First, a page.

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Figure 6: Production of EPA-O1 in fed-batch culture. Cultivation and induction were performed according to strategy C as described in Materials and methods and legend to Figure 5. Strain: E. coli CLM24 (pGVXN150, pGVXN64, pGVXN114). (A) Logarithmic growth curve (circles) and time course of biomass concentrations (squares). Filled symbols, dotted line: fed-batch run 1 (FB1); open symbols, solid line: fed-batch run 2 (FB2). Time 0 h (broken, vertical line): induction with L-arabinose and IPTG. (B) Time course of EPA and EPA-O1 formation in fed-batch culture compared to LB shake flask culture (SF); anti-EPA Western blots, normalized samples, numbers indicate time after induction.

Mentions: Fed-batch strategy C was then tested for production of the second glycoconjugate EPA-O1. Two independent fed-batch runs yielded similar levels of glycoprotein as found in LB shake flask cultures after a total cultivation time of 25 h (Figures 6A and 6B). Final OD600 was increased from 2 in shake flask to 80 in fed-batch culture (Table 1), thus volumetric productivity was increased by a factor of 40. Glycoprotein EPA-O1 formation in fed-batch culture was seen with a more pronounced retardation compared to cultures producing AcrA-O1 (Figures 5B and 6B). This difference was not due to reduced or delayed expression of the carrier protein (Bands 40 kDa in Figure 5B and bands 70 kDa in Figure 6B). Similarly to batch cultures, induction of carrier protein and PglB synthesis in fed-batch cultures lead to an immediate reduction of the specific growth rate (Figures 5A and 6A, Table 1).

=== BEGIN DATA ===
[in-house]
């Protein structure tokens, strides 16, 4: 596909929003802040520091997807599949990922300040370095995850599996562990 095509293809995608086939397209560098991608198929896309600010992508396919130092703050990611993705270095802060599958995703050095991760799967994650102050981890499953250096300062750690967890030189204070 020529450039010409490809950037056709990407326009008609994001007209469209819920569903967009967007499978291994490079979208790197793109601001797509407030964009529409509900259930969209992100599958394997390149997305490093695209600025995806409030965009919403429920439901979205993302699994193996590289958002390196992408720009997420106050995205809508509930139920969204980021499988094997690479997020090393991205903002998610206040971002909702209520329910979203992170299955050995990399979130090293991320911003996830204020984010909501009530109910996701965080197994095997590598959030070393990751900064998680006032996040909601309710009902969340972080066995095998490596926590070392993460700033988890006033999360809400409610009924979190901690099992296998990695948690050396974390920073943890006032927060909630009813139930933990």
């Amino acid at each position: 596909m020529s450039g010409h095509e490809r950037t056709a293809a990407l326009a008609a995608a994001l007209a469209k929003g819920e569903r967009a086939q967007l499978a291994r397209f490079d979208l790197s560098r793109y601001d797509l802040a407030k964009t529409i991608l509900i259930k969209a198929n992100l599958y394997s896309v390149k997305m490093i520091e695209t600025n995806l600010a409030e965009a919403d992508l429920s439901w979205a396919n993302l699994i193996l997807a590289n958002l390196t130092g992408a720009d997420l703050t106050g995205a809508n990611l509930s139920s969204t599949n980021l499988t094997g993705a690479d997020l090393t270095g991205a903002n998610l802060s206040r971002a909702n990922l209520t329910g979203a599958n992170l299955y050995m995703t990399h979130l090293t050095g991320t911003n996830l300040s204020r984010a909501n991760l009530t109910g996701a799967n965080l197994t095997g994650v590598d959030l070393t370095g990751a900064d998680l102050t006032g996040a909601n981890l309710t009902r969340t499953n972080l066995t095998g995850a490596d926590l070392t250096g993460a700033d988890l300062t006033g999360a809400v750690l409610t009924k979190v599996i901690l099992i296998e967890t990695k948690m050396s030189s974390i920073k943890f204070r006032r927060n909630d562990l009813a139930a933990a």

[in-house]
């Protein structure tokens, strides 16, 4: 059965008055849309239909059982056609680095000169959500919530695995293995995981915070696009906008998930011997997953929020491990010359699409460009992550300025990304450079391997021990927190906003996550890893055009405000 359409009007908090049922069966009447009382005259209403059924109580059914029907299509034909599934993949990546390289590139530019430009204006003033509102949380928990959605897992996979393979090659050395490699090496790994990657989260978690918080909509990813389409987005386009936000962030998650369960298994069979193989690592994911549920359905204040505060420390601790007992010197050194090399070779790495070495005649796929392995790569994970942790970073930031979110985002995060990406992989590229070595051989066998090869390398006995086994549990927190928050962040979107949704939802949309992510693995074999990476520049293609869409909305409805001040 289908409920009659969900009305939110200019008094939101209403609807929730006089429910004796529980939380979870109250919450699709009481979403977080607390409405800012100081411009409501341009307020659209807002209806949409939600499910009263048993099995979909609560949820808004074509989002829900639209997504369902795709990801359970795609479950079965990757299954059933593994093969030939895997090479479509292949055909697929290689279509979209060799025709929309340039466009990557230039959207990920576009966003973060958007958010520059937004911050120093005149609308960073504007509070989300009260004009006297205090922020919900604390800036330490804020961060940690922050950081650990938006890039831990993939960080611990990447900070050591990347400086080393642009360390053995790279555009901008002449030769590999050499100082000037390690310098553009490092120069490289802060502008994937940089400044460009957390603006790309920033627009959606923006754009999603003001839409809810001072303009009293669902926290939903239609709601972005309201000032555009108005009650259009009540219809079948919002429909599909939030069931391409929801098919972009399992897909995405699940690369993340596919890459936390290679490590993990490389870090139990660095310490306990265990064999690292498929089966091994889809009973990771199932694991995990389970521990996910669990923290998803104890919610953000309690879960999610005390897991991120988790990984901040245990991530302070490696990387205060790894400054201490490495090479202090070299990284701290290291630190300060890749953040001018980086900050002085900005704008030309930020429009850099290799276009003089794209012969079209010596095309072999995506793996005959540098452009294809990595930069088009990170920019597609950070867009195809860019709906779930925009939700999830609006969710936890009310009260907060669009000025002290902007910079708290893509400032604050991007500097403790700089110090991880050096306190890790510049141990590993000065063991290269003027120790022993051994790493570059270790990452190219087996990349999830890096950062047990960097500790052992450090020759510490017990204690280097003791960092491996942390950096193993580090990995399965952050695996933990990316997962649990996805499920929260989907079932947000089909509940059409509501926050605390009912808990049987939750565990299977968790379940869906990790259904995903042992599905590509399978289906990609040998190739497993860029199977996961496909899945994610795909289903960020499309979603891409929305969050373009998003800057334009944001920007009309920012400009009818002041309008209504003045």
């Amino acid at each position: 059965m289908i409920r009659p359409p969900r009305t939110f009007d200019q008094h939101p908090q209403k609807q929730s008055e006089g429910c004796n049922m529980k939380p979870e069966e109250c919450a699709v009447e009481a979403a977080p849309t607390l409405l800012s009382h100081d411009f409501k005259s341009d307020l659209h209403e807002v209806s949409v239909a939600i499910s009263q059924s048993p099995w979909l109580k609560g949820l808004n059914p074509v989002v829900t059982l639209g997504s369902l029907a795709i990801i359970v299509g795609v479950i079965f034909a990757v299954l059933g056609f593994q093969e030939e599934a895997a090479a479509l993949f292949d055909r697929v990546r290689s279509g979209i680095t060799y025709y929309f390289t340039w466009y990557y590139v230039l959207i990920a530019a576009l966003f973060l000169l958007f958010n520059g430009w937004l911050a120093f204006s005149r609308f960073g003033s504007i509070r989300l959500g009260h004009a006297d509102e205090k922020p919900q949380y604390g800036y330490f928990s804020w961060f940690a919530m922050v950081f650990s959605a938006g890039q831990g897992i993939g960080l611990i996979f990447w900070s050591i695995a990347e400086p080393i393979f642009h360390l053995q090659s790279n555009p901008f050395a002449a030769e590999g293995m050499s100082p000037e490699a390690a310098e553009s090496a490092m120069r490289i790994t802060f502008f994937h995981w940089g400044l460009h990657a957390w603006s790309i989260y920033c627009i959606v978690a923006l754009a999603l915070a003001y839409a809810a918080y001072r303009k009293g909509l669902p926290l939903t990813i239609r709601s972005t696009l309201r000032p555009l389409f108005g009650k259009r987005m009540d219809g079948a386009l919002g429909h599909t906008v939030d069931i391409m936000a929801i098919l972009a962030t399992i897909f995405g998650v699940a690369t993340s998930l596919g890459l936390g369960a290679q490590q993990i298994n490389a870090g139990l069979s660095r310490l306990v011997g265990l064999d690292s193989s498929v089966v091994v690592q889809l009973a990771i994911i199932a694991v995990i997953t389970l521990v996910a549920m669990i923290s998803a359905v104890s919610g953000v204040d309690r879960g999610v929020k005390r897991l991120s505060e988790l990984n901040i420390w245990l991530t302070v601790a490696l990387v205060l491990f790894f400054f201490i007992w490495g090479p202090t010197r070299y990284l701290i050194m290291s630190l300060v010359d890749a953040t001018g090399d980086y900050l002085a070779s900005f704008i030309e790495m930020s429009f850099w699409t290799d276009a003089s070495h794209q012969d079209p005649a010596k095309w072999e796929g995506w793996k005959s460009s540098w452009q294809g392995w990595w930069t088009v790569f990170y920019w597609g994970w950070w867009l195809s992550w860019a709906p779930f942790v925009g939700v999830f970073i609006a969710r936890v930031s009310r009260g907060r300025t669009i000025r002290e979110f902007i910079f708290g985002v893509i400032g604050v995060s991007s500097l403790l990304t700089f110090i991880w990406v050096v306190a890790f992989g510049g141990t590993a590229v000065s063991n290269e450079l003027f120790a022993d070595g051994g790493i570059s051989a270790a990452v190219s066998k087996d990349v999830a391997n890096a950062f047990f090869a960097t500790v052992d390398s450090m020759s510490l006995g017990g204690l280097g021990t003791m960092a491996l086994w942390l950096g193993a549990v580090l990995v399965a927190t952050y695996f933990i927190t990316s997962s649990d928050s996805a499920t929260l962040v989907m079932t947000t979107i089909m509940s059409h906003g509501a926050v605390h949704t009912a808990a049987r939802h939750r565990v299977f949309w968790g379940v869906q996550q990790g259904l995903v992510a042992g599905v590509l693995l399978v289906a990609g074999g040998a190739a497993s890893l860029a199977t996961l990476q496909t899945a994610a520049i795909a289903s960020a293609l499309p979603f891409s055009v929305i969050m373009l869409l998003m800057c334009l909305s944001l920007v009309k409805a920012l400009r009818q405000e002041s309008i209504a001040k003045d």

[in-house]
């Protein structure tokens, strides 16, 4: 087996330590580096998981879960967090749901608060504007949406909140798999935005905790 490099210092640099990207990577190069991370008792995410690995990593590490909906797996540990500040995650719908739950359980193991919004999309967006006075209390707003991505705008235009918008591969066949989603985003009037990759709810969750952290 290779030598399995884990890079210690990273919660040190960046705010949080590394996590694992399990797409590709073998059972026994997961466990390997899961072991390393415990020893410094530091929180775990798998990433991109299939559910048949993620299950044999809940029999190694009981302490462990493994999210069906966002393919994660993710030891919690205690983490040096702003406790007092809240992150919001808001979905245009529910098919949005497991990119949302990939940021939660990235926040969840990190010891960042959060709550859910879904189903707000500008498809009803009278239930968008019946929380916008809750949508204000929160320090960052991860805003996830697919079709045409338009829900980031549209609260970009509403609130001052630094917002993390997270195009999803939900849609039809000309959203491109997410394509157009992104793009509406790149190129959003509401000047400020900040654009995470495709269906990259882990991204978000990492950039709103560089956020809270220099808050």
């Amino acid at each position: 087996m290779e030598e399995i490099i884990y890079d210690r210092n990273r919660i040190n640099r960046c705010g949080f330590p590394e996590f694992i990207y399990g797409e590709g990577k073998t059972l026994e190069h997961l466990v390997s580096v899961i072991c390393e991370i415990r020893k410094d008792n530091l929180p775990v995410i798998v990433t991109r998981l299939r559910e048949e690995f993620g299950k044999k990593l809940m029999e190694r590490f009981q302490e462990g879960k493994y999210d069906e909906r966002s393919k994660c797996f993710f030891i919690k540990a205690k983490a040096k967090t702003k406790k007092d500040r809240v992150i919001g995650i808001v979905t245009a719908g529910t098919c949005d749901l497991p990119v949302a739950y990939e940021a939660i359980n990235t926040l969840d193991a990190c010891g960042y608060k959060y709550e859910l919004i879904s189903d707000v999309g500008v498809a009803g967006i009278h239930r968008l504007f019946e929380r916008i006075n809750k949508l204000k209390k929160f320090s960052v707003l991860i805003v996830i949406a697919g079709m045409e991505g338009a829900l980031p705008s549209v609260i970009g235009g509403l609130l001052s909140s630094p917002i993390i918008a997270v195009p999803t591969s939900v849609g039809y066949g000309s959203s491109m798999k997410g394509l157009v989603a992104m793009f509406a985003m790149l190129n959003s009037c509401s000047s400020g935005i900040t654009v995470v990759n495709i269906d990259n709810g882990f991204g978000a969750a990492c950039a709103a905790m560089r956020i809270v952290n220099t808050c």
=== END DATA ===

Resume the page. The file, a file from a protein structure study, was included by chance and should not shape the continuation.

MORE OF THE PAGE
Production of glycoprotein vaccines in Escherichia coli.

Ihssen J, Kowarik M, Dilettoso S, Tanner C, Wacker M, Thöny-Meyer L - Microb. Cell Fact. (2010)